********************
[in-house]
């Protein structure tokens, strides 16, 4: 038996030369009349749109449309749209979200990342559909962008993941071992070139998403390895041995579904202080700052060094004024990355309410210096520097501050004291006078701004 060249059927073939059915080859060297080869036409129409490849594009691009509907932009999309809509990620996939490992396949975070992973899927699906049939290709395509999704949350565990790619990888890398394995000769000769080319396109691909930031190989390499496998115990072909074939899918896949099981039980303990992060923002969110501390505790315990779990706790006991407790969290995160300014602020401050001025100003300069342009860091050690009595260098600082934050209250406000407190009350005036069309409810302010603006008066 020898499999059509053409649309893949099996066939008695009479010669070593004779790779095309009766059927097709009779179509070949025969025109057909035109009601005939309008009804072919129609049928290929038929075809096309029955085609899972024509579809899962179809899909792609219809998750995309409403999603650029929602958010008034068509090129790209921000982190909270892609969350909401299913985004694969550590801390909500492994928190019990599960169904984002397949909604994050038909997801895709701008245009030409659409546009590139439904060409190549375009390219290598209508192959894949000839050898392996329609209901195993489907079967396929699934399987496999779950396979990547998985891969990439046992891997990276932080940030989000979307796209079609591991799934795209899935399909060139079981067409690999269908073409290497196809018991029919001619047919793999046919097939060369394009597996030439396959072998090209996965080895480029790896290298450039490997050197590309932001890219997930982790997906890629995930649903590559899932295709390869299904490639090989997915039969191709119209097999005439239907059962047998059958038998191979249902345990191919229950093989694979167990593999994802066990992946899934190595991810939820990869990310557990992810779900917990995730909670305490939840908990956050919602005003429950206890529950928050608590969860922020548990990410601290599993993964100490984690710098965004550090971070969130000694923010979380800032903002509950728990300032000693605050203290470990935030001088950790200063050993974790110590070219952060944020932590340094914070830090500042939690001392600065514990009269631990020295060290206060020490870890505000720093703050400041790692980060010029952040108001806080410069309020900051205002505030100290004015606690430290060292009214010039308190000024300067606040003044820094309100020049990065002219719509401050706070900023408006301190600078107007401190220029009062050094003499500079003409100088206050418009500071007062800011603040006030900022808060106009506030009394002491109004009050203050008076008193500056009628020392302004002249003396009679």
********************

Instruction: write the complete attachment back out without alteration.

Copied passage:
[in-house]
């Protein structure tokens, strides 16, 4: 038996030369009349749109449309749209979200990342559909962008993941071992070139998403390895041995579904202080700052060094004024990355309410210096520097501050004291006078701004 060249059927073939059915080859060297080869036409129409490849594009691009509907932009999309809509990620996939490992396949975070992973899927699906049939290709395509999704949350565990790619990888890398394995000769000769080319396109691909930031190989390499496998115990072909074939899918896949099981039980303990992060923002969110501390505790315990779990706790006991407790969290995160300014602020401050001025100003300069342009860091050690009595260098600082934050209250406000407190009350005036069309409810302010603006008066 020898499999059509053409649309893949099996066939008695009479010669070593004779790779095309009766059927097709009779179509070949025969025109057909035109009601005939309008009804072919129609049928290929038929075809096309029955085609899972024509579809899962179809899909792609219809998750995309409403999603650029929602958010008034068509090129790209921000982190909270892609969350909401299913985004694969550590801390909500492994928190019990599960169904984002397949909604994050038909997801895709701008245009030409659409546009590139439904060409190549375009390219290598209508192959894949000839050898392996329609209901195993489907079967396929699934399987496999779950396979990547998985891969990439046992891997990276932080940030989000979307796209079609591991799934795209899935399909060139079981067409690999269908073409290497196809018991029919001619047919793999046919097939060369394009597996030439396959072998090209996965080895480029790896290298450039490997050197590309932001890219997930982790997906890629995930649903590559899932295709390869299904490639090989997915039969191709119209097999005439239907059962047998059958038998191979249902345990191919229950093989694979167990593999994802066990992946899934190595991810939820990869990310557990992810779900917990995730909670305490939840908990956050919602005003429950206890529950928050608590969860922020548990990410601290599993993964100490984690710098965004550090971070969130000694923010979380800032903002509950728990300032000693605050203290470990935030001088950790200063050993974790110590070219952060944020932590340094914070830090500042939690001392600065514990009269631990020295060290206060020490870890505000720093703050400041790692980060010029952040108001806080410069309020900051205002505030100290004015606690430290060292009214010039308190000024300067606040003044820094309100020049990065002219719509401050706070900023408006301190600078107007401190220029009062050094003499500079003409100088206050418009500071007062800011603040006030900022808060106009506030009394002491109004009050203050008076008193500056009628020392302004002249003396009679």